Shopaholics Anonymous Bella Vista AR

Consciousness means not allowing yourself to shop as a way of trying to satisfy emotional needs. It means becoming aware of what triggers your shopping urges and genuinely acknowledging their consequences: financial, familial, at work, and with friends.

Diane Kunkel NCC
(417) 223-2823 
Pineville, MO

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Kunkel, Diane Marie
(417) 223-2823
412 S. Hwy 71 Suite G
Pineville, MO

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Ozark Center/New Directions
(417) 845-1108
510 Park Street
Anderson, MO

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Carol Cogell, NCC, NCCC
Saratoga, AR

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Veterans Affairs Medical Center
(479) 443-4301x5768
1100 North College Street
Fayetteville, AR

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Kunkel, Diane
(417) 223-2823
412 S. Hwy 71 Suite G
Pineville, MO

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Lafayette House
(417) 845-1390
110 South Highway 59
Anderson, MO

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Arkansas River Valley Area Council
(479) 968-7086
400 Lake Front Drive
Russellville, AR

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Quapaw House Inc
(870) 246-7636
401 Crittenden Street
Arkadelphia, AR

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Turner, Angie
(501) 952-0494
900 S Shackleford Rd Suite 300
Little Rock, AR

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What's an Overshopper to Do?

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What’s An Overshopper To Do?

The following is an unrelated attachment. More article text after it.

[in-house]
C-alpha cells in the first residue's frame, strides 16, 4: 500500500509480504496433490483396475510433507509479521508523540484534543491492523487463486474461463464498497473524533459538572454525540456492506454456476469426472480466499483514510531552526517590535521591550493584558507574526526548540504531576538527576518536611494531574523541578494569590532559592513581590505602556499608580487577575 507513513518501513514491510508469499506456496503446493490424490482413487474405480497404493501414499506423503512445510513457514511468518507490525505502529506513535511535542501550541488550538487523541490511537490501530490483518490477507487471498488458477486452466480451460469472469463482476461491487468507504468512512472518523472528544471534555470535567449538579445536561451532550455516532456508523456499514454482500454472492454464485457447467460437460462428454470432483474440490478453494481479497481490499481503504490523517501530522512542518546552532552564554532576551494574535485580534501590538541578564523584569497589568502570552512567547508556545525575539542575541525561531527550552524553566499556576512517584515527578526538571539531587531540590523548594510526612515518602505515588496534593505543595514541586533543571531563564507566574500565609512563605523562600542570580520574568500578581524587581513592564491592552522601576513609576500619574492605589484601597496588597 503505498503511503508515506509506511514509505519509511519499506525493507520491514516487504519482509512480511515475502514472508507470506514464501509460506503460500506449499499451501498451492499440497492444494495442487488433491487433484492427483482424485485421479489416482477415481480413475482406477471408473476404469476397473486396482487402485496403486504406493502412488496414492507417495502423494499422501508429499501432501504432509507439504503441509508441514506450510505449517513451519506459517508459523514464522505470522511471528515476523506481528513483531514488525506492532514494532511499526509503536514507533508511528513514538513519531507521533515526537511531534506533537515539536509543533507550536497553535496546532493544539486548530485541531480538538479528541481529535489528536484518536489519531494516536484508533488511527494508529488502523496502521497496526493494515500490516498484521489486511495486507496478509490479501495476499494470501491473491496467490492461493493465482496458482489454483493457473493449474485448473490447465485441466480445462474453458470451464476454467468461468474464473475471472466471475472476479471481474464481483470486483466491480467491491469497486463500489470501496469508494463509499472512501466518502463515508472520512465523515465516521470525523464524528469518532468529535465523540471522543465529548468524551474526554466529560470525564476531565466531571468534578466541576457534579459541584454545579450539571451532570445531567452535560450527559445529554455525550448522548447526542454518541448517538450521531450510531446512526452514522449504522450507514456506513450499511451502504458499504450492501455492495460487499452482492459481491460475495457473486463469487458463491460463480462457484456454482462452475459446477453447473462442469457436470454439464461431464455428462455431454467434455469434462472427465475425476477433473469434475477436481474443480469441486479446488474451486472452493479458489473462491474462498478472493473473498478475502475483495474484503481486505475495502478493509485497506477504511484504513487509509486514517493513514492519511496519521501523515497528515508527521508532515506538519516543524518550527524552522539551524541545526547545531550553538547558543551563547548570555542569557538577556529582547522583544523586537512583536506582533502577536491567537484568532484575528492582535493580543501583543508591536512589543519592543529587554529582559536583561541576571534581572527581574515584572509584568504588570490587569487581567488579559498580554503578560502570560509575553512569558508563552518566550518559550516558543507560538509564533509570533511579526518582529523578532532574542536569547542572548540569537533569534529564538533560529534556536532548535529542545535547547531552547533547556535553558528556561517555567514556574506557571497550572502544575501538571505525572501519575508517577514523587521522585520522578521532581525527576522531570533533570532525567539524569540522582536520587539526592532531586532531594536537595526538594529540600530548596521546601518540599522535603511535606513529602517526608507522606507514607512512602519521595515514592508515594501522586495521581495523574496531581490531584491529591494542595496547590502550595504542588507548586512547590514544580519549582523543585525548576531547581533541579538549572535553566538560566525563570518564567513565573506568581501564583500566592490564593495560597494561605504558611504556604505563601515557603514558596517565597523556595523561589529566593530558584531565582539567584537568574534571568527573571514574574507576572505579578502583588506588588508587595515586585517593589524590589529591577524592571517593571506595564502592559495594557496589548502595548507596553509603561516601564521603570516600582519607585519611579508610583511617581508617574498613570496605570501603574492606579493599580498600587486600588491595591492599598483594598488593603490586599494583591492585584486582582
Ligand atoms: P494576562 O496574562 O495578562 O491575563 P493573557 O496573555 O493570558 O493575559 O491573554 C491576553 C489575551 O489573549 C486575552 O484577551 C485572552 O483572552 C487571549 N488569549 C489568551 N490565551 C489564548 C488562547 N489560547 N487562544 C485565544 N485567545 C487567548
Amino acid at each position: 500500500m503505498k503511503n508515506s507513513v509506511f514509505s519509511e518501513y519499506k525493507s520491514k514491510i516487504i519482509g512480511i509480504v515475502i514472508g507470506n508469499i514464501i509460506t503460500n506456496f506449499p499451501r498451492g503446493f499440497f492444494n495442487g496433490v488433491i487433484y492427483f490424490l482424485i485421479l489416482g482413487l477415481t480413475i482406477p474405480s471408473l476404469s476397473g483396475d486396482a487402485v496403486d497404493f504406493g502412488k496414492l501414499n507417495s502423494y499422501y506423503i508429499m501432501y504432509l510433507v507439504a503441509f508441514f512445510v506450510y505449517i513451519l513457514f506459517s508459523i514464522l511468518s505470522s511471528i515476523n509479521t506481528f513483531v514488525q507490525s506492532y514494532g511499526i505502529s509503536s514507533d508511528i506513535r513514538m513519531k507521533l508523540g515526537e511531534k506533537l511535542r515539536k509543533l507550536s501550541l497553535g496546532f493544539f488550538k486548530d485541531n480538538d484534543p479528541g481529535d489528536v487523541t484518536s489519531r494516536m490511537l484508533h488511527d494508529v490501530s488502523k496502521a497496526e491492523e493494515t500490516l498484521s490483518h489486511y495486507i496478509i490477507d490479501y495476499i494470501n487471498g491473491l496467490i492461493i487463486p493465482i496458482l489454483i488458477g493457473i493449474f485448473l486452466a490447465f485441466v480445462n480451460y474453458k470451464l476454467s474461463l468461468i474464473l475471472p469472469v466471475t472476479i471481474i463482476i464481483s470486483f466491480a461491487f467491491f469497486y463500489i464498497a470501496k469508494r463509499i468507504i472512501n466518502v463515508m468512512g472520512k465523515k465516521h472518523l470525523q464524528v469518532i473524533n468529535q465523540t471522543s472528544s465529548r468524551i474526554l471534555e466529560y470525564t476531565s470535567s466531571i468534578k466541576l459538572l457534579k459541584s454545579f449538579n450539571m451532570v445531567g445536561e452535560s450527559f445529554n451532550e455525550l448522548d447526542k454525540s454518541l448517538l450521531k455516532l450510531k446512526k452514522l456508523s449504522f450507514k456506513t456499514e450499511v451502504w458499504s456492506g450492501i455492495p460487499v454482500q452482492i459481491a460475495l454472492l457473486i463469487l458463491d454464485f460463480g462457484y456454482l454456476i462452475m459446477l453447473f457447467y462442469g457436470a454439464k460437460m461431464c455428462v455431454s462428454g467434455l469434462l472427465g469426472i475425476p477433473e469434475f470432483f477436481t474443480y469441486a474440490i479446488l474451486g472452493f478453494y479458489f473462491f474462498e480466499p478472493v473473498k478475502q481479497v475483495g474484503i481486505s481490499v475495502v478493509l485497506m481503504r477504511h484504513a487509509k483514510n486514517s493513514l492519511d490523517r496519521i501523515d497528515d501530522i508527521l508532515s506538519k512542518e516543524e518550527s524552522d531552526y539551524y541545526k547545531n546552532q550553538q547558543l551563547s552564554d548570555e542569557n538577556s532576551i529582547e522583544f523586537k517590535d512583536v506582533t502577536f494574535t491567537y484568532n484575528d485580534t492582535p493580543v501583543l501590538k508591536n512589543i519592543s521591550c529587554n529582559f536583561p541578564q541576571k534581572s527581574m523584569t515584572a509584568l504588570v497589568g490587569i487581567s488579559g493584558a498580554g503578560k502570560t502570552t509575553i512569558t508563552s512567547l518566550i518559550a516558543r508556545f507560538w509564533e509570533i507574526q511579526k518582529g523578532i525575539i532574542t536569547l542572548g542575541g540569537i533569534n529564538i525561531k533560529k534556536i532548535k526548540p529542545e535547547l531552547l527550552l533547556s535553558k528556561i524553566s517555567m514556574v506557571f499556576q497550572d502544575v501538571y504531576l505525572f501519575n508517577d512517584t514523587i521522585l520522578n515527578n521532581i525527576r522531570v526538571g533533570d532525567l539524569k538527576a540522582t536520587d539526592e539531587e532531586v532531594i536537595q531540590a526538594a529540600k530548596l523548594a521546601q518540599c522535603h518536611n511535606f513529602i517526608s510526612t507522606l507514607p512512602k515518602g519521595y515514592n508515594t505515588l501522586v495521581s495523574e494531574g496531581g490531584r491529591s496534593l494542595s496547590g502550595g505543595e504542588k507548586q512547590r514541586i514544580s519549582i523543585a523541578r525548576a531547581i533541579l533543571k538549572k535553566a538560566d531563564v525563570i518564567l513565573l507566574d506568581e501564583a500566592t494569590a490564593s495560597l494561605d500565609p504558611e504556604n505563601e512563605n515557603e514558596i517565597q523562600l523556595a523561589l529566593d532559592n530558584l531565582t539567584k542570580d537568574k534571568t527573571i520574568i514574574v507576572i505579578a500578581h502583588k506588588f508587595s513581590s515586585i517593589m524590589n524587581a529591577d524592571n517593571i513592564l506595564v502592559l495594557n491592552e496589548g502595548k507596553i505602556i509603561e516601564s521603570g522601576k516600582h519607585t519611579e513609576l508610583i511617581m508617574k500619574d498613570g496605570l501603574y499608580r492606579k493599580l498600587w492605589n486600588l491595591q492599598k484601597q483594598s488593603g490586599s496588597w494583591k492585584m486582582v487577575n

Dr. April Benson - 11/23/2009 5:28:00 PM

Consciousness is the watchword for problem shoppers, particularly as the holiday season approaches, and most particularly amidst all the over-optimistic talk of economic recovery. Consciousness means not allowing yourself to shop as a way of trying to satisfy emotional needs. It means becoming aware of what triggers your shopping urges and genuinely acknowledging their consequences: financial, familial, at work, and with friends. And it means distinguishing your wants from your needs, as well as recognizing that many of those wants have been foisted on you by a massive and highly sophisticated marketing machine, rarely with your best interests at heart.

Since retailers make much of their year’s profit over the holidays, expect to be bombarded with highly stimulating ads these next months. Given the deeply sluggish economy, sales will be tantalizing. What’s an overshopper to do? Keep it real. Make a plan. Decide on a reasonable amount you can spend, and then decide just how you’ll slice that pie. When you shop, keep in mind the repeated result of studies: “shared experiences . . . offer greater value than material buys. Pleasant memories don’t fade in the wash or go out of fashion” (Lee Eisenberg, http://www.parade.com/news/2009/10/25-why-shopping-is-good-again.html ).

And whatever you buy, be the driver; don’t be driven! Carry a card with these six questions and, before any purchase, answer them : 1. Why am I here? 2. How do I feel? 3. Do I need this? 4. What if I wait? 5. How will I pay for it? 6. Where will I put it? You’ll find a tear-out one in the back of my book, To Buy or Not to Buy: Why We Overshop and How to Stop. ( http://www.stoppingovershopping.com/to_buy_not_to_buy.htm ) Do this honestly—and every time—and you’re on the road to shopping sanity. Above all, don’t fall prey to the myth of product transformation. Though marketers have taught us to think otherwise, ...

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